Principal candidates seek top job at JMSJamestown residents were able to meet the three finalists for the job of Jamestown Middle School principal on Tuesday. Current principal Joe Hegland is retiring after this year. Included in three is John Lynch, current director of the James Valley Career and Technology Center.
By: Ben Rodgers, The Jamestown Sun
Jamestown residents were able to meet the three finalists for the job of Jamestown Middle School principal on Tuesday.
Current principal Joe Hegland is retiring after this year.
Included in three is John Lynch, current director of the James Valley Career and Technology Center.
“I know the system, I know the people and I’m up for the challenge of replacing Mr. Hegland,” Lynch said.
Lynch was vice principal of Jamestown Middle School from 2001 to 2006. He has 11 years of service in the Jamestown School District, and a total of 22 years in education.
“I felt I liked the change and I was told I’d make a good principal,” Lynch said.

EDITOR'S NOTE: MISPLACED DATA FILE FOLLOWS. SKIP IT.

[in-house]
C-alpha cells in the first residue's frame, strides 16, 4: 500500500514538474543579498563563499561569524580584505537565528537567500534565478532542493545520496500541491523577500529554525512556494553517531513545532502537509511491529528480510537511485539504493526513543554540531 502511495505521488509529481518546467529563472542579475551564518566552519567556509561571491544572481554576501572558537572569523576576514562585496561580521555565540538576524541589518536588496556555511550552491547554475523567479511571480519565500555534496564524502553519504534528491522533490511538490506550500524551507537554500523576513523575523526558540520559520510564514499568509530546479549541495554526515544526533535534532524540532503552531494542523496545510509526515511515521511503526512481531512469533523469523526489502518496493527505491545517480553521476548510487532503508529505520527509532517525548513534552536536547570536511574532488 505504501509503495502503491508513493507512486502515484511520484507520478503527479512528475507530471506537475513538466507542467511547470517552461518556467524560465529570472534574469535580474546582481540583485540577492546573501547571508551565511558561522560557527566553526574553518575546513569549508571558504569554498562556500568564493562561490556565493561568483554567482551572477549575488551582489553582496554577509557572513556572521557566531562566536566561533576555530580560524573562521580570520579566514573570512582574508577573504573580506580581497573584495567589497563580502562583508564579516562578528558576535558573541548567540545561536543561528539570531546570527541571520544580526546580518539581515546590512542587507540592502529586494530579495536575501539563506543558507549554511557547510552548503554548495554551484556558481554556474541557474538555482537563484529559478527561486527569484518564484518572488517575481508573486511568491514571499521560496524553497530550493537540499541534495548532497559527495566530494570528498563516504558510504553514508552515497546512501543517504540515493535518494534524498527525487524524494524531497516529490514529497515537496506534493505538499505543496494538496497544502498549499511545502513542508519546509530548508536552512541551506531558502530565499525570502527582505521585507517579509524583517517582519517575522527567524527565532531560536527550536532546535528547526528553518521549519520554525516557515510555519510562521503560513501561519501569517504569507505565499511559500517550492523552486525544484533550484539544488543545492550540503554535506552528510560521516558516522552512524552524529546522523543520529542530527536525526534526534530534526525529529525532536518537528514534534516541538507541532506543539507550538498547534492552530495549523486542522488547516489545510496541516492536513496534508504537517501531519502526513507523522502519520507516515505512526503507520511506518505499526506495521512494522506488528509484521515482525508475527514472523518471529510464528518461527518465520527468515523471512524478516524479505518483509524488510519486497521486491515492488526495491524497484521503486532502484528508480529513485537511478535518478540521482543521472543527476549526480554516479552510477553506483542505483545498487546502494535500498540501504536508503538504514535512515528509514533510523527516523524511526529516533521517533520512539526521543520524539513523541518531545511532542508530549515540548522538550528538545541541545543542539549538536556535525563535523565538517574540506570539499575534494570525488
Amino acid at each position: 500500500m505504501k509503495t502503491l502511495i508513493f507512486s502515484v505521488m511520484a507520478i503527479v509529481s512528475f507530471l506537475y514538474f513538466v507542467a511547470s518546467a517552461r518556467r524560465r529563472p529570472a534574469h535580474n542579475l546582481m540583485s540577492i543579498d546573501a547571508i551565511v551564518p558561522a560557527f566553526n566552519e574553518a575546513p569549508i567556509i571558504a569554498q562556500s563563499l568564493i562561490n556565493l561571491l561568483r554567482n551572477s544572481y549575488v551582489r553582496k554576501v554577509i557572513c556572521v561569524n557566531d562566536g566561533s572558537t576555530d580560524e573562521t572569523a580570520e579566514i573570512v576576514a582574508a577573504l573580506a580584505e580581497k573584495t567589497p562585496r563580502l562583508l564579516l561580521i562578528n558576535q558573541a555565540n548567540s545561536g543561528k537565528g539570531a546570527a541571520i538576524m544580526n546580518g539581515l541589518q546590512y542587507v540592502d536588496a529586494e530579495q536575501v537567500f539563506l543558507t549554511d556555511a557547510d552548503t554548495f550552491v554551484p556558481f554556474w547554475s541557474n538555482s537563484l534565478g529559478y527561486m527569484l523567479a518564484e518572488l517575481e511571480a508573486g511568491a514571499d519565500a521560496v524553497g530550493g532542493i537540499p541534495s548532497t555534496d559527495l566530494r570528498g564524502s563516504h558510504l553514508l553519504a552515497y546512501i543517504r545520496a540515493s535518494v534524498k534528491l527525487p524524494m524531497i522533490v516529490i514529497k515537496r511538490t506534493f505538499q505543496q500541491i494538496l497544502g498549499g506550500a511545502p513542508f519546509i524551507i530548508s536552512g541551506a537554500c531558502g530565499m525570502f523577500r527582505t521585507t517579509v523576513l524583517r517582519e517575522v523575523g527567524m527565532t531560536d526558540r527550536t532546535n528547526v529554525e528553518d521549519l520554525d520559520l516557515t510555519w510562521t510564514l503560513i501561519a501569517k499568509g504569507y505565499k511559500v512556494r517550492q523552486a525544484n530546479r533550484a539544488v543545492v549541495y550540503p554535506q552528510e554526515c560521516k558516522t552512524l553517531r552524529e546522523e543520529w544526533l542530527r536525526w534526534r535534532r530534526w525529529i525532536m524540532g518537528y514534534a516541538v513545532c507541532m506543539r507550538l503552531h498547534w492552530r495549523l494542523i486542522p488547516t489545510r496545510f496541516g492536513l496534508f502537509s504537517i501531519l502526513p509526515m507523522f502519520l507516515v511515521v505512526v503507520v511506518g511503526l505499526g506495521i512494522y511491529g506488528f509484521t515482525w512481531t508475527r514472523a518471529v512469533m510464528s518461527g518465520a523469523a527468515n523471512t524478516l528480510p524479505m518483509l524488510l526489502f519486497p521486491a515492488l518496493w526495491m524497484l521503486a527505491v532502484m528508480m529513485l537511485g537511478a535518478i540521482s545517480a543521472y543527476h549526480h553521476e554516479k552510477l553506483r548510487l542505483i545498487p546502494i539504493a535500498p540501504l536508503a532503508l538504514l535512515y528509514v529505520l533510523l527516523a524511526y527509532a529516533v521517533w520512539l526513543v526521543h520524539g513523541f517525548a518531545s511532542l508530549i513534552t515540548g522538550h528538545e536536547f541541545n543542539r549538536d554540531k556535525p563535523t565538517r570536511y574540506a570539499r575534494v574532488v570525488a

Also up for the job as middle school principal is Gail Wold, current principal of the middle school in Beulah, N.D.
“I would be excited to have the opportunity to work in this system,” Wold said.
Wold who has been principal in Beulah for 20 years, has family in the Fargo-Moorhead area, which is one reason for applying to the opening here.
While Beulah is about one-fifth the size of Jamestown, she still said the small-town appeal of this community remains.
The final candidate is Marcia Bartok, who for the past 11 years has been principal in Williston, N.D.
“I love the school in Williston but the change in Williston doesn’t fit my personal life,” she said of the oil boom.
Previously Bartok worked in the Gary, Ind., school district.
Here she said it’s going to be hard to replace Hegland.
“Joe’s shoes are going to be huge to fill and with that said I think I bring the experience and background that will add to what Joe has done,” Bartok said.
All three candidates face the task of getting Jamestown Middle School to meet Adequate Yearly Progress as mandated by the federal No Child Left Behind.
The middle school has failed to meet AYP for the past two years, which means additional dollars must be spent on professional development in the school.
All three candidates said they would work with teachers to fix the problem.
Superintendent Bob Toso said the choice will be difficult, but that a committee should have a recommendation for the School Board at Monday’s meeting.
“You want it to be a tough choice and we feel we got excellent candidates,” Toso said.
Sun reporter Ben Rodgers can be reached at 701-952-8455 or by email at firstname.lastname@example.org